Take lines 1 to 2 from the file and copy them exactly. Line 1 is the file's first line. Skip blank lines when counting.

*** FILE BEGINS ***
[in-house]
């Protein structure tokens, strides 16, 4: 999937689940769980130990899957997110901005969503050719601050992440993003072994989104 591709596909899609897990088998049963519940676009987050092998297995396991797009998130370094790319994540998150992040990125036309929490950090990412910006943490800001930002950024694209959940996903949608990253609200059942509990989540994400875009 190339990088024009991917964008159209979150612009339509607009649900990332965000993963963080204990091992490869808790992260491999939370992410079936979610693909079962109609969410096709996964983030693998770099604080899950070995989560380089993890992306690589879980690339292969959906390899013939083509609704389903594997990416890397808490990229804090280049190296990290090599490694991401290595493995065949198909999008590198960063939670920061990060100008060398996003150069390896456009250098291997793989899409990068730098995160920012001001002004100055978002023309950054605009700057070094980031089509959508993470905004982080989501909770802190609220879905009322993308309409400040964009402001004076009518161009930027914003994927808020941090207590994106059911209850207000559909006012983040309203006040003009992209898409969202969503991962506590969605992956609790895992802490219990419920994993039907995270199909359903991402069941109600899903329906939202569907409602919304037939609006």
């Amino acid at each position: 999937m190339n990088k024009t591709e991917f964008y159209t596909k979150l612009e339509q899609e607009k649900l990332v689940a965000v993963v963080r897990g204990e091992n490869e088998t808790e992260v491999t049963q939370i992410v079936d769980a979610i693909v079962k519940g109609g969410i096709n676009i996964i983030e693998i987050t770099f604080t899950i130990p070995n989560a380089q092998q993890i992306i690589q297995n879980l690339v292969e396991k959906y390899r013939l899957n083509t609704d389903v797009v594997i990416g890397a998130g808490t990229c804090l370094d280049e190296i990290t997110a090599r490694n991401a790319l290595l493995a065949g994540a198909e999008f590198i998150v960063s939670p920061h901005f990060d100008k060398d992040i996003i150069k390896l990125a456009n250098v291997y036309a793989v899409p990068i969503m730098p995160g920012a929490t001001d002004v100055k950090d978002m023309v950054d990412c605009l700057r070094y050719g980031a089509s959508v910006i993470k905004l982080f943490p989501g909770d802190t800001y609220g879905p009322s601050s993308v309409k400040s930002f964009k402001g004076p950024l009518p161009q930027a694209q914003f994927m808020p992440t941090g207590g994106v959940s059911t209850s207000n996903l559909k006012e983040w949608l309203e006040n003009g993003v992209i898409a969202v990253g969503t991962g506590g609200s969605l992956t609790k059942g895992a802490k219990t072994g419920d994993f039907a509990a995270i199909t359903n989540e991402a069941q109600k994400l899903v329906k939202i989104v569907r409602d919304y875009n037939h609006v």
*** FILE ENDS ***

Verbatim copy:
[in-house]
């Protein structure tokens, strides 16, 4: 999937689940769980130990899957997110901005969503050719601050992440993003072994989104 591709596909899609897990088998049963519940676009987050092998297995396991797009998130370094790319994540998150992040990125036309929490950090990412910006943490800001930002950024694209959940996903949608990253609200059942509990989540994400875009 190339990088024009991917964008159209979150612009339509607009649900990332965000993963963080204990091992490869808790992260491999939370992410079936979610693909079962109609969410096709996964983030693998770099604080899950070995989560380089993890992306690589879980690339292969959906390899013939083509609704389903594997990416890397808490990229804090280049190296990290090599490694991401290595493995065949198909999008590198960063939670920061990060100008060398996003150069390896456009250098291997793989899409990068730098995160920012001001002004100055978002023309950054605009700057070094980031089509959508993470905004982080989501909770802190609220879905009322993308309409400040964009402001004076009518161009930027914003994927808020941090207590994106059911209850207000559909006012983040309203006040003009992209898409969202969503991962506590969605992956609790895992802490219990419920994993039907995270199909359903991402069941109600899903329906939202569907409602919304037939609006």